It’s The End of the World as We Know It

September 29, 2016

English Bulldog

This summer the University of California at Davis released a study that the English Bulldog’s gene pool may be too small to save the breed.  The study was widely reported locally and was recently reported in DVM360 (a veterinary medicine journal).  In short, the study revealed that the traits we have spent hundreds of years creating are exceedingly detrimental to the dog’s health. Of course, some of what we have bred for are desired characteristics that make the English Bulldog such a popular and loved breed.  But there are lots of non-desired results of this breeding, including cleft palates, hip and elbow dysplasia, spinal problems, dental, skin, heart, eye and immune system problems, of which sadly many English Bulldog pet parents are all too familiar.  In situations like this, one way to solve the problem is to breed dogs without these issues so that the offspring has a better chance of not developing these same problems.   Sadly, the continued quest for the same physical characteristics has resulted in a loss of genetic diversity such that there is not enough genetic diversity to correct the problems.   According to the experts at U.C. Davis this means that the English Bulldog as we know and love it simply cannot exist for much longer, and the only way to save the breed is to mix it with other breeds (which of course means that it won’t be a pure breed any longer).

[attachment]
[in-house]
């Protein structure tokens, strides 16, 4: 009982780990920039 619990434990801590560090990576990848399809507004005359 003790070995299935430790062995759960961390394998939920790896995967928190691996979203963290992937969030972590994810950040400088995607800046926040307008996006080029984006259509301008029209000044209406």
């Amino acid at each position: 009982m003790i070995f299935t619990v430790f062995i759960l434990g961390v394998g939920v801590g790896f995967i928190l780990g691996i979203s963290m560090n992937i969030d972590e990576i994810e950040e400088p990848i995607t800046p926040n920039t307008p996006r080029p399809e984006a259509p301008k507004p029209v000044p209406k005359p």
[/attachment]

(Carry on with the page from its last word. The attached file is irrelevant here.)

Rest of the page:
So what does this mean?  Is this another example of humans messing with nature and we are reaping what we have sown?  Does this send a message about pure bred dogs in general?  Should we stop breeding for the characteristics we love?

Thanks for reading.

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